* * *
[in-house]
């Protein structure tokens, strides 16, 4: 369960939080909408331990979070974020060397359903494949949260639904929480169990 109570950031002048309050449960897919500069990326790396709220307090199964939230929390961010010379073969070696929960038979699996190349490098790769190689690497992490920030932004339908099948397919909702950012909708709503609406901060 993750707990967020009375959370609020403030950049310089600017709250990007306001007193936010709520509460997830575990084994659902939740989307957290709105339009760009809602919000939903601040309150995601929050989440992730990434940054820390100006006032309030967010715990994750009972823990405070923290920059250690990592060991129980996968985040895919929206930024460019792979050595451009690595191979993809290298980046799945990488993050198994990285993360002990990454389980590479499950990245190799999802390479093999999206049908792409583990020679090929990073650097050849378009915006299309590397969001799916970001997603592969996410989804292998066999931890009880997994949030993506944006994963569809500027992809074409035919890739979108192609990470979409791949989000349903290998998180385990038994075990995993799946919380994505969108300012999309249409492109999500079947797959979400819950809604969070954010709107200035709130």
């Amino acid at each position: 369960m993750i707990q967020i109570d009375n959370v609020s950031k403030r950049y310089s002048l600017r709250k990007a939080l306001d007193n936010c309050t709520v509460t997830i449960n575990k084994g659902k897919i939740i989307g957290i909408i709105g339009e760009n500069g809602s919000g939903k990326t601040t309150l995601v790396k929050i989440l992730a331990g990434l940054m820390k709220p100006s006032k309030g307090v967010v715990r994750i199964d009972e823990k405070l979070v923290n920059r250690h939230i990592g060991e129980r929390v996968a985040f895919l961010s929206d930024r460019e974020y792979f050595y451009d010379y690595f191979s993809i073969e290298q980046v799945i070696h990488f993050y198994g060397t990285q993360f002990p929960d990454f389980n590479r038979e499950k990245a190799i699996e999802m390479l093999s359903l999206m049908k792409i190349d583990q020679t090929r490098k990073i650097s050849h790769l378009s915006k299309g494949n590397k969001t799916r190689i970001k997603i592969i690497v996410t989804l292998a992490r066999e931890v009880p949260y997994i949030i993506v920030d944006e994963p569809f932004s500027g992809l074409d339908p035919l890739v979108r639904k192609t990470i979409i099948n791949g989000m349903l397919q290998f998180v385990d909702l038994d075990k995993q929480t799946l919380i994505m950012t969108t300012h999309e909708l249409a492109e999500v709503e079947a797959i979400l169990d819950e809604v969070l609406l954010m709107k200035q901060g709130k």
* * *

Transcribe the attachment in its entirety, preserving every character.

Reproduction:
[in-house]
């Protein structure tokens, strides 16, 4: 369960939080909408331990979070974020060397359903494949949260639904929480169990 109570950031002048309050449960897919500069990326790396709220307090199964939230929390961010010379073969070696929960038979699996190349490098790769190689690497992490920030932004339908099948397919909702950012909708709503609406901060 993750707990967020009375959370609020403030950049310089600017709250990007306001007193936010709520509460997830575990084994659902939740989307957290709105339009760009809602919000939903601040309150995601929050989440992730990434940054820390100006006032309030967010715990994750009972823990405070923290920059250690990592060991129980996968985040895919929206930024460019792979050595451009690595191979993809290298980046799945990488993050198994990285993360002990990454389980590479499950990245190799999802390479093999999206049908792409583990020679090929990073650097050849378009915006299309590397969001799916970001997603592969996410989804292998066999931890009880997994949030993506944006994963569809500027992809074409035919890739979108192609990470979409791949989000349903290998998180385990038994075990995993799946919380994505969108300012999309249409492109999500079947797959979400819950809604969070954010709107200035709130």
């Amino acid at each position: 369960m993750i707990q967020i109570d009375n959370v609020s950031k403030r950049y310089s002048l600017r709250k990007a939080l306001d007193n936010c309050t709520v509460t997830i449960n575990k084994g659902k897919i939740i989307g957290i909408i709105g339009e760009n500069g809602s919000g939903k990326t601040t309150l995601v790396k929050i989440l992730a331990g990434l940054m820390k709220p100006s006032k309030g307090v967010v715990r994750i199964d009972e823990k405070l979070v923290n920059r250690h939230i990592g060991e129980r929390v996968a985040f895919l961010s929206d930024r460019e974020y792979f050595y451009d010379y690595f191979s993809i073969e290298q980046v799945i070696h990488f993050y198994g060397t990285q993360f002990p929960d990454f389980n590479r038979e499950k990245a190799i699996e999802m390479l093999s359903l999206m049908k792409i190349d583990q020679t090929r490098k990073i650097s050849h790769l378009s915006k299309g494949n590397k969001t799916r190689i970001k997603i592969i690497v996410t989804l292998a992490r066999e931890v009880p949260y997994i949030i993506v920030d944006e994963p569809f932004s500027g992809l074409d339908p035919l890739v979108r639904k192609t990470i979409i099948n791949g989000m349903l397919q290998f998180v385990d909702l038994d075990k995993q929480t799946l919380i994505m950012t969108t300012h999309e909708l249409a492109e999500v709503e079947a797959i979400l169990d819950e809604v969070l609406l954010m709107k200035q901060g709130k």